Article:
Mission objectives – the short-range, small goals – are “present-based.” They are executed over a time-frame of no more than a month or so. The shorter they are, the better. It helps an individual or organization to learn, iterate, and improve rapidly. There is powerful psychology at work here. As the authors of The Leading Brain (Tarcher Perigee, 2017) claim, creating a “. . . a vivid image of success can sometimes trick your brain into believing you’ve already reached your destination before you’ve even taken the first step. . . . Instead of celebrating prematurely, the brain releases dopamine and increases your motivation in anticipation of impending success.” (Pg. 125)

But, what about long-range goals?

Don’t long term goals also have to achieve the same thing? Don’t they have to be a clear vision the future? Of course they do and that is where most fail. Because scope expands greatly over time, long-range goals are extraordinarily complex. So, to define long-range goals, you must have a set of descriptions of success that form a complete whole. A single, clear statement won’t do. It needs to be a holistic, 360 degree vision of the organization and address all the major areas of the business.

For strategic business planning, we know the major areas that must be included in long-range goals. Peter Drucker first defined the set back in 1954 and we have used that early inspiration to develop long-range visions for a business. It must describe the future vision of the organization for a minimum of five balanced areas – financial, human, market, structure, and entrepreneurship. Further, each area can have more than one aspect to provide greater clarity. What it lacks in brevity, it makes up in clarity and completeness. We insist that organizations do this hard work and we call this vision the High-Definition Destination, or HDD.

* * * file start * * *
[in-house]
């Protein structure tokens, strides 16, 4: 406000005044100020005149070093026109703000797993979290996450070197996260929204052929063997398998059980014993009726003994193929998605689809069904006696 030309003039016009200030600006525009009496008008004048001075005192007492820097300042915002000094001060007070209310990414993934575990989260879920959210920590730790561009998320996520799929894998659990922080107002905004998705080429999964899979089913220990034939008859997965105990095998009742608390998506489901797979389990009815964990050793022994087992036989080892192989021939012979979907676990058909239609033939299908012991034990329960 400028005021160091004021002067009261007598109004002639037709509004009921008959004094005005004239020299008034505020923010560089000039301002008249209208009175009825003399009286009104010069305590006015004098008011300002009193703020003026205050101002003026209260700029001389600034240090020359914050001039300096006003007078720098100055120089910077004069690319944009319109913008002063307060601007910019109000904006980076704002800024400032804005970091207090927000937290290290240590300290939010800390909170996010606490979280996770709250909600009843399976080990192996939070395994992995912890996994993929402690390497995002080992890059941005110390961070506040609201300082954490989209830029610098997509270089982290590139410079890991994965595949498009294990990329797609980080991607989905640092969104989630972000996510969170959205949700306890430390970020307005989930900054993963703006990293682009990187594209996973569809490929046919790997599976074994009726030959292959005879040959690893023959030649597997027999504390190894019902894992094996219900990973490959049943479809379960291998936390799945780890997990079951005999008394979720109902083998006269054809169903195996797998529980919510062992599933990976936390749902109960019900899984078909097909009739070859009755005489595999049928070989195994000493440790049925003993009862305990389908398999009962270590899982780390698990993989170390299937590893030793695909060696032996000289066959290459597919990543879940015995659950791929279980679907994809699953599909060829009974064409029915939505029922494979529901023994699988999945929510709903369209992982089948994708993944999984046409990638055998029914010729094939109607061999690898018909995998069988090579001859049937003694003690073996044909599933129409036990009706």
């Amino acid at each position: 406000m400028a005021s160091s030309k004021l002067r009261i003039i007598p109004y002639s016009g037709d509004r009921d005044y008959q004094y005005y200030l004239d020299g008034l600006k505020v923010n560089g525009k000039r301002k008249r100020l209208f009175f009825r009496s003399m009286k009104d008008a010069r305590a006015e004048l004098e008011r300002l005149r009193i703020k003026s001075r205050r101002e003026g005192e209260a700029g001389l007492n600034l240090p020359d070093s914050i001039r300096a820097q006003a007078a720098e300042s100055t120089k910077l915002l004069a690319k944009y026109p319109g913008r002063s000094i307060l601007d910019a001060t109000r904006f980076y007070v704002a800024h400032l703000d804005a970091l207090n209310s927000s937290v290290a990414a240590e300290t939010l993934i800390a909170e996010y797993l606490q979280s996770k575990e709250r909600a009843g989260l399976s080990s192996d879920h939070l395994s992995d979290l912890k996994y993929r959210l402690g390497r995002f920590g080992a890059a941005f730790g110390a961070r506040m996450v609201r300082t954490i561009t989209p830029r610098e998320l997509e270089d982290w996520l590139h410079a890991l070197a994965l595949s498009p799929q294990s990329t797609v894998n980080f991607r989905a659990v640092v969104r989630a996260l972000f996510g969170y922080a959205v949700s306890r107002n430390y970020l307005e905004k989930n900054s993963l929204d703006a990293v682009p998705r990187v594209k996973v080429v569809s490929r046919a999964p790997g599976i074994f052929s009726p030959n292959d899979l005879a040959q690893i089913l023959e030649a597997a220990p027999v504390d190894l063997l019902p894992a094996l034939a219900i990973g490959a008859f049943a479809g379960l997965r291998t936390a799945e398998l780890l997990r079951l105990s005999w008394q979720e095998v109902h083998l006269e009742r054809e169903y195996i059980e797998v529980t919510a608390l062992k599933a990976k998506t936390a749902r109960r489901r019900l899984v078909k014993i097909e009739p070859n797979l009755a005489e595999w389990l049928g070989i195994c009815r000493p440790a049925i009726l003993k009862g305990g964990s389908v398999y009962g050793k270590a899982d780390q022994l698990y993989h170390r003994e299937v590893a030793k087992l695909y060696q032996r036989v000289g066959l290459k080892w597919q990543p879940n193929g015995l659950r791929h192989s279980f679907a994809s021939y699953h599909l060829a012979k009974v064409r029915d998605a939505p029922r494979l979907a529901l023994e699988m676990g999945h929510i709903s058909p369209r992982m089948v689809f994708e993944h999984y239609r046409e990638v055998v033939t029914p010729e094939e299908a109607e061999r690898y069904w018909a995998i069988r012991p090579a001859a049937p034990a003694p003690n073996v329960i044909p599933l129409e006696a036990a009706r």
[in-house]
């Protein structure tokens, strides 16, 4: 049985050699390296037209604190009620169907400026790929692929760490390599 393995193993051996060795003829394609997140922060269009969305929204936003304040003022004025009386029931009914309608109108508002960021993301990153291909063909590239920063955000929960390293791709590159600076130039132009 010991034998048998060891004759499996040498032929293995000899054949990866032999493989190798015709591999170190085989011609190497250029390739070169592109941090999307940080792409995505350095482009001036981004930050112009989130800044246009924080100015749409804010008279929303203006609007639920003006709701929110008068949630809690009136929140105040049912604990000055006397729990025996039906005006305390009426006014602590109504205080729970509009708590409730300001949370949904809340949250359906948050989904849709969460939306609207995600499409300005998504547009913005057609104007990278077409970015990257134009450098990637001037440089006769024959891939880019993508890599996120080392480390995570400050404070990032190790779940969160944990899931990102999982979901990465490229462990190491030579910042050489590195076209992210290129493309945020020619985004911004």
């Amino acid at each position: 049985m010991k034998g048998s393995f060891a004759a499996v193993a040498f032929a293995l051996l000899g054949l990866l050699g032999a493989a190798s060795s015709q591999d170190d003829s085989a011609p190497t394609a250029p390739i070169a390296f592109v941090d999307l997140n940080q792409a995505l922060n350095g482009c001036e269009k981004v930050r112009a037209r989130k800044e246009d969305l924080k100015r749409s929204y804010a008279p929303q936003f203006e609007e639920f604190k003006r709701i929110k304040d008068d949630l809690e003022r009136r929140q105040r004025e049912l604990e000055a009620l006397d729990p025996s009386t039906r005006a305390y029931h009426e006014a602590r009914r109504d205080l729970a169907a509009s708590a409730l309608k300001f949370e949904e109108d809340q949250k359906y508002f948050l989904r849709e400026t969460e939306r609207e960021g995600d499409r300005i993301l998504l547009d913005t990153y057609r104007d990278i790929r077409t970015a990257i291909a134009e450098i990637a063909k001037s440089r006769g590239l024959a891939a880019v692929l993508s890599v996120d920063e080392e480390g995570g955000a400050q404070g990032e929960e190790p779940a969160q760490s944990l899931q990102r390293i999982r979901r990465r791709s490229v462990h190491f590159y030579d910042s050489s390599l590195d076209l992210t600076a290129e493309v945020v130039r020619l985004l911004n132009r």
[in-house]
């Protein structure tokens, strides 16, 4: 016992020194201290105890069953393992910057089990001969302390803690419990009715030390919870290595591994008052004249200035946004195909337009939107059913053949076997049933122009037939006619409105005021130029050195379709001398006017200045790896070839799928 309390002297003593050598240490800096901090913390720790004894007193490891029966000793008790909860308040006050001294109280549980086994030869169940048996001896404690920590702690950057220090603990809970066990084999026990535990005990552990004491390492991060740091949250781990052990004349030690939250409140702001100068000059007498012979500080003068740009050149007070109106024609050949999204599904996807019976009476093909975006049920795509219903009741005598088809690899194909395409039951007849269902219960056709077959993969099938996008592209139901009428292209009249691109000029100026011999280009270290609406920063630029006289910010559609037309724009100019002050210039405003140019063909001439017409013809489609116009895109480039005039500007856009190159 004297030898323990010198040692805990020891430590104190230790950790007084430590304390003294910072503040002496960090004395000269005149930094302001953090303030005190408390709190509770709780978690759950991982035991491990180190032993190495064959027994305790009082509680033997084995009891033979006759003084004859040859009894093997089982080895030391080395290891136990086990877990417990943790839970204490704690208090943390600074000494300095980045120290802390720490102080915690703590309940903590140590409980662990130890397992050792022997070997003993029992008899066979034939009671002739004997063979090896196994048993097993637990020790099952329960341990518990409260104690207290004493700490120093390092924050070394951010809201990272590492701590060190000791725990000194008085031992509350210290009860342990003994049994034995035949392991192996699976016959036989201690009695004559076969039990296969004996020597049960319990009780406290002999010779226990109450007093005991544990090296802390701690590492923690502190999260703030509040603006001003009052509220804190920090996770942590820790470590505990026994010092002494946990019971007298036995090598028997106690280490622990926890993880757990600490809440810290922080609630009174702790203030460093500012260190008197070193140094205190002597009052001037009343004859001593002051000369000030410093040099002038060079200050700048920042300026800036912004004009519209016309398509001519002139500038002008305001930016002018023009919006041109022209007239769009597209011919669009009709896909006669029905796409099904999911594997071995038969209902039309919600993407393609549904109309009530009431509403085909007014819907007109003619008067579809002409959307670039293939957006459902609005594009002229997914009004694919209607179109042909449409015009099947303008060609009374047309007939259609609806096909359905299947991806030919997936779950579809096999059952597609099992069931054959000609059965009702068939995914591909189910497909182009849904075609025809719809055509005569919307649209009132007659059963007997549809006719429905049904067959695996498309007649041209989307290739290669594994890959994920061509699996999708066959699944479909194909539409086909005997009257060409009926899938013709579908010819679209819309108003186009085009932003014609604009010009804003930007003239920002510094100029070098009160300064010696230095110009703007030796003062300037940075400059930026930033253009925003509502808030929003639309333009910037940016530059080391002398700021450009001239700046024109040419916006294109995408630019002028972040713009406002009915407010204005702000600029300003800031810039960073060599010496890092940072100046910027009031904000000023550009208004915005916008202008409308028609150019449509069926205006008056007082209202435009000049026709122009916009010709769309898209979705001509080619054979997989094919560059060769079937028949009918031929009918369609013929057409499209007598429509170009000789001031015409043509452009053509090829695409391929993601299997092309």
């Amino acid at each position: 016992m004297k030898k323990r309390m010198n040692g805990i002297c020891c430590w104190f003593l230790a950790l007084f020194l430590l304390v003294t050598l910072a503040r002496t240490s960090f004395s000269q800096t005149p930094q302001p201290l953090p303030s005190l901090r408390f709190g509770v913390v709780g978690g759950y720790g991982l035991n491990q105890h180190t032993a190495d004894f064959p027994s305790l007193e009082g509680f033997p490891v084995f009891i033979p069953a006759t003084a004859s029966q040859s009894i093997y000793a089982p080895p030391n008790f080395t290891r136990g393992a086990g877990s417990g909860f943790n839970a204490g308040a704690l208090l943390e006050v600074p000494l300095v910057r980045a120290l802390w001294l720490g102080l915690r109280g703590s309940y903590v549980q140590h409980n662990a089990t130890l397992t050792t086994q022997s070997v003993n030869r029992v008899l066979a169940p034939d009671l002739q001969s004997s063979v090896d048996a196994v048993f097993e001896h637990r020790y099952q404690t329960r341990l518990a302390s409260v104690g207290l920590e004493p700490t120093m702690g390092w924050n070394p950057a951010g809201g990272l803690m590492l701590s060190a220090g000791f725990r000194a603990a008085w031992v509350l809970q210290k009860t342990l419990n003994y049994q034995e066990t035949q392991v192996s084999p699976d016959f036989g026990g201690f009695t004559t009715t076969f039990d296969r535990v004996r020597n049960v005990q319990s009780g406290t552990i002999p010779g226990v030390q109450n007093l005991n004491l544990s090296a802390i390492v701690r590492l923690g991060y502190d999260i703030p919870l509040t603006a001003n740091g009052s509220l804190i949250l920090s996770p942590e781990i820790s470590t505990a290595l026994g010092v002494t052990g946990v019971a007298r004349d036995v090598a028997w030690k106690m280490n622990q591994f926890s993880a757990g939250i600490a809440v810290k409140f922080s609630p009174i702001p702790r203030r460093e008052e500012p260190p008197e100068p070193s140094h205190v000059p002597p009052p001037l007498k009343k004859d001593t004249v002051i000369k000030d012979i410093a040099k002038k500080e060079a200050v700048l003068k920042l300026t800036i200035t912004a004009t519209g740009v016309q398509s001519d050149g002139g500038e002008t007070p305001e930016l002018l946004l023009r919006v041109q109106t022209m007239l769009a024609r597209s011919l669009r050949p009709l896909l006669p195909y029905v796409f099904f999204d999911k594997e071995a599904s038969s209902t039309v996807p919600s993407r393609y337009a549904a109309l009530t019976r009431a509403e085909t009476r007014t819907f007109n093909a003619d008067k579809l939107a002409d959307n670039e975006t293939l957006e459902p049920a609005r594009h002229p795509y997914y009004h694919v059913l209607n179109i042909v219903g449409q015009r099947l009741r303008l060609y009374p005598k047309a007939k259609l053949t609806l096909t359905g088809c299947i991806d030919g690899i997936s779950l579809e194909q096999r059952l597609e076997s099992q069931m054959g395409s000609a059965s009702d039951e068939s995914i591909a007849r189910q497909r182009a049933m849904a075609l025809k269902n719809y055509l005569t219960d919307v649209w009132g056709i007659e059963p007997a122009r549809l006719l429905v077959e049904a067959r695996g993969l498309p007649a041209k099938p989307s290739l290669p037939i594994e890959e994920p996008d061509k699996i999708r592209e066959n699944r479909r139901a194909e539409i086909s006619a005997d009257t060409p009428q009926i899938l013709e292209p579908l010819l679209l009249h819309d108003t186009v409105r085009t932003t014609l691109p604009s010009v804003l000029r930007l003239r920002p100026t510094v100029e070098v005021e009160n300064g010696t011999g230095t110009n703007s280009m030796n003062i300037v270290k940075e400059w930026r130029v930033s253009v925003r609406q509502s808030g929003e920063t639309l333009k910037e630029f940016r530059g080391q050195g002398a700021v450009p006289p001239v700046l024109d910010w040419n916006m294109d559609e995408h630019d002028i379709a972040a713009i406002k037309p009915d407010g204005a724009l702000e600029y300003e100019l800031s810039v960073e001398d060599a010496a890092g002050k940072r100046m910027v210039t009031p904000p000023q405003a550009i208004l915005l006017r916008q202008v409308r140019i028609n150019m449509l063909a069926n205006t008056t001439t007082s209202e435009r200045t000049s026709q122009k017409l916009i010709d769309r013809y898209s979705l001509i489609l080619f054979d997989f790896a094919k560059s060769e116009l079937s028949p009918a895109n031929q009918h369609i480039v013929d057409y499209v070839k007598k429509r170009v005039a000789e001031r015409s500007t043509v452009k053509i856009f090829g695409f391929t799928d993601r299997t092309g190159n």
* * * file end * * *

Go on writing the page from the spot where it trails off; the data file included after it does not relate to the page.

High Definition Destination Guide to strategic business planning

HDD and Your Own Mission Plan

I’m often asked if the HDD can be used as a long-range planning tool for individuals personally or professionally. The answer is yes, but with a few modifications. A career HDD has seven key areas – interests, advancement, money, security, people/philosophy, challenge, and location (IAMSPCL).  Want to expand that career HDD to a full-scope Personal HDD? Morph the categories to the following: health, family, spirituality, wealth and community service. Each requires a clear statement of what the future looks like at some particular date. When you put them all together, you will have created the high-definition, holistic clarity you need to focus and drive the specific strategies and actions necessary to build a mission plan and achieve success.